And sure, Africa is just one big country, eh? Egyptians, Eritreans and Namibians looking so much alike and all, and religion/culture/language being all of a piece. Sigh… It’s not just Africa either: try telling some people that China and Japan are two different countries. They smile vaguely, but you can see they’re not really taking it in.

A dear friend once took me out to a ‘Chinese’ restaurant in Los Angeles. There were no Chinese (or any Asian) people in the restaurant, which is always a bad sign. There were knives, forks, and spoons instead of chopsticks, and nice linen napkins instead of licking your fingers. And the most God-awful no-way-is-this-Chinese food I have ever tasted. My friend gushed about it with every mouthful. I felt so spoiled and miserable.

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Mary Witzl October 18, 2009 at 9:16 am

By the way, if you ever publish these as a memoir, I’ll buy your book — seriously. And I’ll get my friends copies too, for birthday presents. And I should point out that I’m a serious tightwad. (I’ve said this before, haven’t I? Doesn’t matter.)

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gabber October 20, 2009 at 8:13 am

Love your story and it brought back not such good dining experiences in the USA. Not the same but my horror dinner experience was in a “Italian” restaurant in Seattle where they serve ridiculously oversized portions. The line to get in this restaurant was huge too and so I thought it would be a tasty place. Once inside I was horrified by the scene. Mostly oversized people with large white aprons where stuffing their mouths full of spaghetti and other foods. There was food on the floor and everywhere accompanied with loud opera music. I was getting nauseous and by time my huge place of spaghetti Al Fredo arrived I could not eat one bite. All I wanted was to run out of this horrible place.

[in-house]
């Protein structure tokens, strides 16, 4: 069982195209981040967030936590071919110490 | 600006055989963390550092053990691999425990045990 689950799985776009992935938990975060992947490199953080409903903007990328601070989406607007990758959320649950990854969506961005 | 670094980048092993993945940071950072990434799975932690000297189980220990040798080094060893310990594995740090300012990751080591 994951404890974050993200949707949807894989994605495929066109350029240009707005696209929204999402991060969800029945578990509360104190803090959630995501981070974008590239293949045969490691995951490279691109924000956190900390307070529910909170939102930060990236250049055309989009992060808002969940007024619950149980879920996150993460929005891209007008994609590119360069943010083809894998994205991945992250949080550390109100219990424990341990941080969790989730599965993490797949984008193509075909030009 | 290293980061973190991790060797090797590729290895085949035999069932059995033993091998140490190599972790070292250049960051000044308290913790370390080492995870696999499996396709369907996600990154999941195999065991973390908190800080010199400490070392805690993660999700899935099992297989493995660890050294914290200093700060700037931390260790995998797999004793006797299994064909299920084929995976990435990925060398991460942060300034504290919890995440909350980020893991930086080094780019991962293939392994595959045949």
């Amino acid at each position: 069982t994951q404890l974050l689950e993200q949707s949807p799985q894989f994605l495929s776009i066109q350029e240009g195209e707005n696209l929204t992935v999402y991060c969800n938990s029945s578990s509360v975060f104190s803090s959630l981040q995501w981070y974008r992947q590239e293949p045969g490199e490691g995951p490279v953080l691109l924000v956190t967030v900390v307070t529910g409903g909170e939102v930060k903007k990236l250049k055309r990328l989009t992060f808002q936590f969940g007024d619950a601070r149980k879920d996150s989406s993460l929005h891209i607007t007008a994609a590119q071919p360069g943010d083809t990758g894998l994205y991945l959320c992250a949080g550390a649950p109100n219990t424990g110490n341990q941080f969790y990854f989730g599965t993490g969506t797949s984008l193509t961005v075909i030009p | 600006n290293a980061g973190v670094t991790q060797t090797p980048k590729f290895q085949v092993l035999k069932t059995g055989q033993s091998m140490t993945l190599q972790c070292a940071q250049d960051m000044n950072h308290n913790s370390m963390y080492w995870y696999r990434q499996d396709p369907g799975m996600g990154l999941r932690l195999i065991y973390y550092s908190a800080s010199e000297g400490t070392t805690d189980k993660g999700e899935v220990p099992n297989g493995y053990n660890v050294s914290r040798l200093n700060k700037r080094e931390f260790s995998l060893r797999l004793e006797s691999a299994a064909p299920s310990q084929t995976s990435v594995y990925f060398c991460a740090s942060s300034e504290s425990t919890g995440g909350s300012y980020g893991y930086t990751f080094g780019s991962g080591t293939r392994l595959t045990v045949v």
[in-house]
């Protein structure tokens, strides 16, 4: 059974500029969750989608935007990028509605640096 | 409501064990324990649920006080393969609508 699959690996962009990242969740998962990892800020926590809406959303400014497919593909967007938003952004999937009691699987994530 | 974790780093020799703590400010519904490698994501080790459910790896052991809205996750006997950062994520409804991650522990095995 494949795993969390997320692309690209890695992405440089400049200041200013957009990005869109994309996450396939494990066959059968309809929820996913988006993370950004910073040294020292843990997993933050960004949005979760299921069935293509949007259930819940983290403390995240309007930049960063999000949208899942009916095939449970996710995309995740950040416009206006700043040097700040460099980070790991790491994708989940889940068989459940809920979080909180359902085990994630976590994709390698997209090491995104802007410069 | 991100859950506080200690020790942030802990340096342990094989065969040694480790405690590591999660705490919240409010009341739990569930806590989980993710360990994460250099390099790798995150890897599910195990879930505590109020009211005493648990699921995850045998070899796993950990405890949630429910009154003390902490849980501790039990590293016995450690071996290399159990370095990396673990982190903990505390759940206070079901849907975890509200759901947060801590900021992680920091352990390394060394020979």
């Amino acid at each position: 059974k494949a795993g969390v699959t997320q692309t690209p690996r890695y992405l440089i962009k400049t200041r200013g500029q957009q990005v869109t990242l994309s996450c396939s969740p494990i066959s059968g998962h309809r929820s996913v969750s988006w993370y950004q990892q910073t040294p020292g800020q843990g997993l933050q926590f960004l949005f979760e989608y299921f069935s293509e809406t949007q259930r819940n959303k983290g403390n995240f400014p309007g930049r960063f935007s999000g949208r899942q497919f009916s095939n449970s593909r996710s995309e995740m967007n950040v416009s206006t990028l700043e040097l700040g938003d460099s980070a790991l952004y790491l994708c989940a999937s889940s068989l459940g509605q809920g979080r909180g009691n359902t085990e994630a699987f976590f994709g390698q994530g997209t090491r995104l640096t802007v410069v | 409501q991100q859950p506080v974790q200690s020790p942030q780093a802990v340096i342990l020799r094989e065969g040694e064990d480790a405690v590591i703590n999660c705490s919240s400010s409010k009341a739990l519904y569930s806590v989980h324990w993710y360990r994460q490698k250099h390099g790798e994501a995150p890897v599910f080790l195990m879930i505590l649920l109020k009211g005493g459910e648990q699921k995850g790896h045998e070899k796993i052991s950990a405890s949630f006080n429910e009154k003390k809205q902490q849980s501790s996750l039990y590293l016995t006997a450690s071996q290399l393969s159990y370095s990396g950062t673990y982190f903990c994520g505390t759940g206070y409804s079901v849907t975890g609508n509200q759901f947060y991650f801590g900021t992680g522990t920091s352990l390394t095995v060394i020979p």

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Expat mum October 21, 2009 at 12:31 am

Not had quite such a cultural mooment but you’ve just made me realise why middle aged (myself included) and older people do such cringingly embarrassing things. When I was younger I thought it was because they thought it was groovy, but no – they’re just going along with it and not giving a hoot! The joke’s on everyone else really!

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Mireille October 22, 2009 at 5:26 pm

I can’t think of a story like this, but sure did I enjoy yours!! And yes… I hate loud restaurants with mediocre food as well. And unfortunately going to a restaurant with small kids you come across a few like these, especially the ones with themes… hate hate hate it!! Luckily my girls are 7 now and we can bring them even to the fanciest restaurants and they behave, so these kind of restaurants I avoid above all costs!

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GutsyWriter October 24, 2009 at 4:47 am

Very entertaining, but I am surprised that you plucked up the courage to “dance,” despite your crabby mood. I hate when the lights are so dim, you can’t read the menu, especially when it’s printed in red ink.

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BPOTW October 26, 2009 at 2:11 am

I don’t do loud at all, unless it can’t be helped!! Sounds like you adjust fine!

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marigirl October 26, 2009 at 8:02 am

ha ha, I haven’t been to a JCS since High School! that was The place for birthdays, only we usually had to ride a fake pony around the restaurant…? I think my worst dining experience was ordering soup in an egyptian restaurant because I wasn’t feeling well. I got an entire dead fish decomposing in warm water. Surprise, it didn’t make me feel any better.